Vienna Boys Choir Debuts CHRISTMAS IN VIENNA at Queens College Tonight

Vienna Boys Choir Debuts CHRISTMAS IN VIENNA at Queens College Tonight

The Kupferberg Center for the Arts at Queens College presents the Vienna Boys Choir exclusive holiday show Christmas in Vienna for one night only tonight, December 15, 2012 at 7:30 pm at the Colden Auditorium at Queens College. Tickets are $20-$30 and can be purchased by calling the Kupferberg Center Box Office at 719.793.8080 or online at

The Vienna Boys Choirs is the illustrious group of child musicians that have been delighting music lovers across the globe for six centuries with their purity of tone, distinctive charm and crowd-pleasing repertoire. Christmas in Vienna showcases these gifted musicians with voices of unforgettable beauty in an extraordinary program featuring Austrian folk songs, classical masterpieces, popular songs and, of course, holiday favorites.

The rich musical experience of the Vienna Boys Choir is a fusion of extraordinary talent, singular training, and master artistic direction to enthrall every member of the family and audience.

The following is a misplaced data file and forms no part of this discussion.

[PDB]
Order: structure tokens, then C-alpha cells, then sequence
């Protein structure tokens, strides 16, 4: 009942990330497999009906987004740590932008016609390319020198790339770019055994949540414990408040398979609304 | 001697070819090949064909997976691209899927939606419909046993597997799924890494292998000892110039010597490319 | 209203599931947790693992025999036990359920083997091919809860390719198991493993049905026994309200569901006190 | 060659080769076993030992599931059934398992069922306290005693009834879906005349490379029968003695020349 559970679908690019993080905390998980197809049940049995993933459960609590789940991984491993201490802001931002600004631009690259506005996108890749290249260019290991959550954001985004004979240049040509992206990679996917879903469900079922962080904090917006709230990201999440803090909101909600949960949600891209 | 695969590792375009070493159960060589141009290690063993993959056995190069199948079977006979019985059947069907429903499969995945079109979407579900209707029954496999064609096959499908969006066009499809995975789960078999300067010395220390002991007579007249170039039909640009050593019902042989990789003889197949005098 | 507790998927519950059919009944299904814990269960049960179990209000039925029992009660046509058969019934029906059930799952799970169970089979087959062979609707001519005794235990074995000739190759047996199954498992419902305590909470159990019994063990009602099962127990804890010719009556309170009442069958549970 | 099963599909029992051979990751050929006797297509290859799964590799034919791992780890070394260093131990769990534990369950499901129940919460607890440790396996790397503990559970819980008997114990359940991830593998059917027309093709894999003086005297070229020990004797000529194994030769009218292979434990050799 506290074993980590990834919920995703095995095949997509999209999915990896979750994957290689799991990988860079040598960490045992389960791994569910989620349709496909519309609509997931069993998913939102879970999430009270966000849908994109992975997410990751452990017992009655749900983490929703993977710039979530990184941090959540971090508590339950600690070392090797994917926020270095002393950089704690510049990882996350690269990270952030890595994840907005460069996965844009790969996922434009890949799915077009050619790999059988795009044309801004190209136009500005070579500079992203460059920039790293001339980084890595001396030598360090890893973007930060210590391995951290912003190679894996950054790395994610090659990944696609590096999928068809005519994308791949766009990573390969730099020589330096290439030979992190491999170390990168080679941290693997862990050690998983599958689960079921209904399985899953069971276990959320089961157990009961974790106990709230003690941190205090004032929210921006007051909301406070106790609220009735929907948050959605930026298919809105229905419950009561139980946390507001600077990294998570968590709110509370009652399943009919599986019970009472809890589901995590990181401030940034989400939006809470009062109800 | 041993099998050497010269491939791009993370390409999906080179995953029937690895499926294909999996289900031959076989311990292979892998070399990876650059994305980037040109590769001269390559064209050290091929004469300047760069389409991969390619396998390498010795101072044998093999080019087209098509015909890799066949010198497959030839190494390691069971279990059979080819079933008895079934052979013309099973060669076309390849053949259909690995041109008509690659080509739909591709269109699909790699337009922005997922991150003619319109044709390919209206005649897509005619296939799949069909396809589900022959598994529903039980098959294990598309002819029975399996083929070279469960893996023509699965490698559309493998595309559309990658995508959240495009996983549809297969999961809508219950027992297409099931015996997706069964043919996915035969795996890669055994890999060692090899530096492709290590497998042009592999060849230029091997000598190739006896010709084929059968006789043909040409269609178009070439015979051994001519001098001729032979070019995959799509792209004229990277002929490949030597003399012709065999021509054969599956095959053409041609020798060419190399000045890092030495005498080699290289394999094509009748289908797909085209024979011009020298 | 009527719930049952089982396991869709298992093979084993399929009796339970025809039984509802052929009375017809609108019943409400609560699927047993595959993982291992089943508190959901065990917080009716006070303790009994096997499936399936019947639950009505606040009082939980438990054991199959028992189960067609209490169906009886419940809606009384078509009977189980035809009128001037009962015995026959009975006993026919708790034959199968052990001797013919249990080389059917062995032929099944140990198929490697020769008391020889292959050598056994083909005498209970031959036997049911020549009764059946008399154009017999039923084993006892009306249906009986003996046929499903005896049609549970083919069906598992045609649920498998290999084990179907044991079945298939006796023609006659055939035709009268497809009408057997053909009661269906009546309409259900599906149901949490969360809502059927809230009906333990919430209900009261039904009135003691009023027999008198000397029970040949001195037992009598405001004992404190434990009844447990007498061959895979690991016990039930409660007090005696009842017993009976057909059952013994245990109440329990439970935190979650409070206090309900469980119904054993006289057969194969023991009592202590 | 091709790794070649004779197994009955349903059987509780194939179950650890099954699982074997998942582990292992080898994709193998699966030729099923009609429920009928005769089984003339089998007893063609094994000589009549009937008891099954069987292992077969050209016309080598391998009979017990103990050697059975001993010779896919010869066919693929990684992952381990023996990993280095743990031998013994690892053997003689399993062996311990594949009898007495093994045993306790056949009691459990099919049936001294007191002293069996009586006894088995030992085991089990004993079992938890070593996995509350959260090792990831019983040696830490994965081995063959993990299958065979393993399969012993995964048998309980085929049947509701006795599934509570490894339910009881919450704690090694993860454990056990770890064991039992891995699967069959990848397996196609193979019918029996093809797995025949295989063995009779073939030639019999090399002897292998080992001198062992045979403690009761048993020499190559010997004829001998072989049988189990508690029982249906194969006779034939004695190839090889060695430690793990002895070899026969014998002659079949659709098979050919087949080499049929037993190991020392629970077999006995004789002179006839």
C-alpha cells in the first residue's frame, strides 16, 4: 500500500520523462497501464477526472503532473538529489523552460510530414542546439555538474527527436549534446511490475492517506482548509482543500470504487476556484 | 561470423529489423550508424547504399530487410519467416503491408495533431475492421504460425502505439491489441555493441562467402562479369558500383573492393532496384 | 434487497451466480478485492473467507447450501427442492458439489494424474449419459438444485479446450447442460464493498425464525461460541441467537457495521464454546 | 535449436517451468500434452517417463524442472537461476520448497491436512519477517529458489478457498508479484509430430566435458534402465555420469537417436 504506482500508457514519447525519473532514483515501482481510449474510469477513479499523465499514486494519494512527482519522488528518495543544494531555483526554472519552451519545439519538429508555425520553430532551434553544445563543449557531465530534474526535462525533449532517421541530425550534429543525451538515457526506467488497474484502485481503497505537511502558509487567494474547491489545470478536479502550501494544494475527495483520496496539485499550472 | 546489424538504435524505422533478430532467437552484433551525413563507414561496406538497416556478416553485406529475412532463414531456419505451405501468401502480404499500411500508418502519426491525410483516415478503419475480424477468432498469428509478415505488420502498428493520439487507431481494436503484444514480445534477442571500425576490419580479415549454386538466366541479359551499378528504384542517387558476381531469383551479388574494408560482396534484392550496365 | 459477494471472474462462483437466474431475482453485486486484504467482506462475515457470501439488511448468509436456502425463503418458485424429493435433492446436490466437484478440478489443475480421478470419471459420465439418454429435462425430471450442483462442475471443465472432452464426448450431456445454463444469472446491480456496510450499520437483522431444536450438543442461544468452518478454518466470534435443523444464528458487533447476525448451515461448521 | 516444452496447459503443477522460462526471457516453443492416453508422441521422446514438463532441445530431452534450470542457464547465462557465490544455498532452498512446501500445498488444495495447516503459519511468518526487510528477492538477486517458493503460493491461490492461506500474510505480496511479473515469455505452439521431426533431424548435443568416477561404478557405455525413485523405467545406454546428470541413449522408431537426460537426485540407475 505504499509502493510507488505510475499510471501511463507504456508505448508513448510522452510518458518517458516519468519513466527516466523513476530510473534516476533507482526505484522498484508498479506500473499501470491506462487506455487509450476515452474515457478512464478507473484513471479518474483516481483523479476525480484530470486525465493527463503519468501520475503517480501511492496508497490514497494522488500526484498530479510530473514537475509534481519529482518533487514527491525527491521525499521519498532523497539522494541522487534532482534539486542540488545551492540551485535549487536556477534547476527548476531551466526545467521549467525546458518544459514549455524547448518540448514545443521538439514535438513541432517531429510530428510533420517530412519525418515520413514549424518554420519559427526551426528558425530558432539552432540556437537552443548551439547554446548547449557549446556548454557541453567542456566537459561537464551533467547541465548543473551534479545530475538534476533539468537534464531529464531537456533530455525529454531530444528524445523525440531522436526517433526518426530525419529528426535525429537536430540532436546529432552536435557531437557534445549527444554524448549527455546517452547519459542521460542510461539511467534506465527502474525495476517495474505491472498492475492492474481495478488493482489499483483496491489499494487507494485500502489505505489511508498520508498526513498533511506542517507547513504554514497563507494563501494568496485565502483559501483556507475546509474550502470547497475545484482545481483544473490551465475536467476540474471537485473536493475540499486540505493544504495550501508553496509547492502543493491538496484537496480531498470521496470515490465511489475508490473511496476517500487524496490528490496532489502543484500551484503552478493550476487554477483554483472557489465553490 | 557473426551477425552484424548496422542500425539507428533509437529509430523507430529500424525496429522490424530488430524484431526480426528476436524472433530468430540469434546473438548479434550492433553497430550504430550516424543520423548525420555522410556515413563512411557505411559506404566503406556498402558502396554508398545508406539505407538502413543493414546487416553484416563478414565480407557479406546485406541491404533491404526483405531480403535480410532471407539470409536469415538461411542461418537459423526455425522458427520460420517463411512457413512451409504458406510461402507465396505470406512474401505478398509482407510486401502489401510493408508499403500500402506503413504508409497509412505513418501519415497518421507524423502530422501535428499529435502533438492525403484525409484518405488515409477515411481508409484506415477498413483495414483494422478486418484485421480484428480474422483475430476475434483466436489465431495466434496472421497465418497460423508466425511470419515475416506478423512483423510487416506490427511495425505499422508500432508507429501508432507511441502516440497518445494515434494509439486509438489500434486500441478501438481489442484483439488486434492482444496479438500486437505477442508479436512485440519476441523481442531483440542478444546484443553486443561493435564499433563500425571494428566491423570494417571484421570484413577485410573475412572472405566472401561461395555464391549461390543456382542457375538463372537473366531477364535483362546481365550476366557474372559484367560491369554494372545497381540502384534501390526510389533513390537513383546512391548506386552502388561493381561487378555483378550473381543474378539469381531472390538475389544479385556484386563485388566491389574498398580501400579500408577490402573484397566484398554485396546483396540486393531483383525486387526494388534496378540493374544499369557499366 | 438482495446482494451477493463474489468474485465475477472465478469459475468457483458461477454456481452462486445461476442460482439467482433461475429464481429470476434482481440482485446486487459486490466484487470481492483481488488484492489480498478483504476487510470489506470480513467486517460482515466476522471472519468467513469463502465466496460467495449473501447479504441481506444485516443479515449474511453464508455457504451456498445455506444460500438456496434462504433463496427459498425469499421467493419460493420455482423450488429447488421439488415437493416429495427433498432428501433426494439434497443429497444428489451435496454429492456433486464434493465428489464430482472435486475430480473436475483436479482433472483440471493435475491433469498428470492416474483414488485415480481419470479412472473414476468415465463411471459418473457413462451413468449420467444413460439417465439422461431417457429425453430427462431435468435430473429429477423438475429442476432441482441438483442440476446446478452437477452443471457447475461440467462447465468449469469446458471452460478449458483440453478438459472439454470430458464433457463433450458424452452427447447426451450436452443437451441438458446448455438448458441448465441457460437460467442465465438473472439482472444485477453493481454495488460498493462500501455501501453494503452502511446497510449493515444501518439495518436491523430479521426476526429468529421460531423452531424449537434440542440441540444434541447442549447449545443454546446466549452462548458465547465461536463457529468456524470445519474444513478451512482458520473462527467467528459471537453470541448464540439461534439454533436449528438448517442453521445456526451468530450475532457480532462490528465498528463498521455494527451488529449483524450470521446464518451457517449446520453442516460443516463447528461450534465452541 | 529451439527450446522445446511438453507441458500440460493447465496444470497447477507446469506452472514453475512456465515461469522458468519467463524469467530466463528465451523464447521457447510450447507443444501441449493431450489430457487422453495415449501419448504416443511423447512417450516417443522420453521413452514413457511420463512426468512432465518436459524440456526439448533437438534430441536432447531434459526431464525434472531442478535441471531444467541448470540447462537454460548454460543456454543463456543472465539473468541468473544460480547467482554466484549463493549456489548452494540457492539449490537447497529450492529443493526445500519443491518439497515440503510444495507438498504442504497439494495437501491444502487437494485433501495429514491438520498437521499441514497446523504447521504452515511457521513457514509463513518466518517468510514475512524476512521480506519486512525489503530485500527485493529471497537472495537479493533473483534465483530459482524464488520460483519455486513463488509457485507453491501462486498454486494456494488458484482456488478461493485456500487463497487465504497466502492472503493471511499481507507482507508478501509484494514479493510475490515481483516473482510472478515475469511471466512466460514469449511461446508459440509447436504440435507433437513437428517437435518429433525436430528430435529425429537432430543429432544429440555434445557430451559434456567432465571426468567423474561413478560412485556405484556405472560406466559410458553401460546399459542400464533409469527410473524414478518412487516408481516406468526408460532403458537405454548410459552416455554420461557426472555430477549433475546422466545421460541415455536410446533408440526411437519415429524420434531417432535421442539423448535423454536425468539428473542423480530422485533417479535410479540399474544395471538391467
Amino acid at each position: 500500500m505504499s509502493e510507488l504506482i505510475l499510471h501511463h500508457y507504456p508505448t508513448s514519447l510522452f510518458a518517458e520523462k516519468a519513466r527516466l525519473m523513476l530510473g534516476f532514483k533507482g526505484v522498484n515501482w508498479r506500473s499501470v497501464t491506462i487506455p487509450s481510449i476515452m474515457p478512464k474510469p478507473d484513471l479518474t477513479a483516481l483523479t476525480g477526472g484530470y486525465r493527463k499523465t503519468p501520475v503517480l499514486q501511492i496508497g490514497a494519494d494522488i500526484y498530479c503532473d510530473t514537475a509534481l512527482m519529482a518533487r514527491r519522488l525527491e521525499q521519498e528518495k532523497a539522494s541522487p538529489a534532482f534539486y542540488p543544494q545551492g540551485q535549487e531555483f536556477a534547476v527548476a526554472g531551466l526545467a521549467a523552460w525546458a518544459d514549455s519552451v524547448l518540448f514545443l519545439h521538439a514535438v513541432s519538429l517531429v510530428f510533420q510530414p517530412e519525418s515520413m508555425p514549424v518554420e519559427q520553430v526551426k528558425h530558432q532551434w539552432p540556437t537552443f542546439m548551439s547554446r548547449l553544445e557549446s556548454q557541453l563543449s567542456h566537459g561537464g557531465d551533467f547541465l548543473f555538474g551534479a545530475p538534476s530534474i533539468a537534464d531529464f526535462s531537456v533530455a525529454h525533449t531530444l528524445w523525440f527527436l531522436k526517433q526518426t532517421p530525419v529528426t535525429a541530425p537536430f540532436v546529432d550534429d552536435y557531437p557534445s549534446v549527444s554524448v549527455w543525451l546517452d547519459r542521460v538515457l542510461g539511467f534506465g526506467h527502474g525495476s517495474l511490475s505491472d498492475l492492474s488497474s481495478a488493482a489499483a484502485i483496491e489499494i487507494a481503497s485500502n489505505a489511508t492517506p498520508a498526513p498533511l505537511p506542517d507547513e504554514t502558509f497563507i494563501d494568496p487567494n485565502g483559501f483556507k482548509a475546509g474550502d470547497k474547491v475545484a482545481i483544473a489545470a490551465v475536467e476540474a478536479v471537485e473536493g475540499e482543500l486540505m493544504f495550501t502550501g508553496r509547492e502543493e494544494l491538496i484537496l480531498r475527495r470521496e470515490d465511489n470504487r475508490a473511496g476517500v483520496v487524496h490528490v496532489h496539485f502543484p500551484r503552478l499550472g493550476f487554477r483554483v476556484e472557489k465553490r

The origin of the Vienna Boys Choir dates to the early 15th century when boys began singing at the court of the Holy Roman Emperor. In 1498, more than half a millennium ago, Emperor Maximilian I moved his court and his court musicians to Vienna. He gave instructions that there were to be six singing boys among his musicians. Historians have settled on 1498 as the foundation date of the Vienna Hofmusikkapelle and in consequence the Vienna Boys Choir. Until 1918, the choir sang exclusively for the imperial court, at mass, at private concerts and functions, and on state occasions.

Musicians like Heinrich Isaac, Heinrich Ignaz Franz Biber, Johann Joseph Fux, Wolfgang Amadeus Mozart, Antonio Caldara, Antonio Salieri and Anton Bruckner worked with the choir. Composers Jacobus Gallus and Franz Schubert were themselves choristers. Brothers Joseph and Michael Haydn, members of the choir of St. Stephen's Cathedral, and frequently sang with the imperial boys' choir.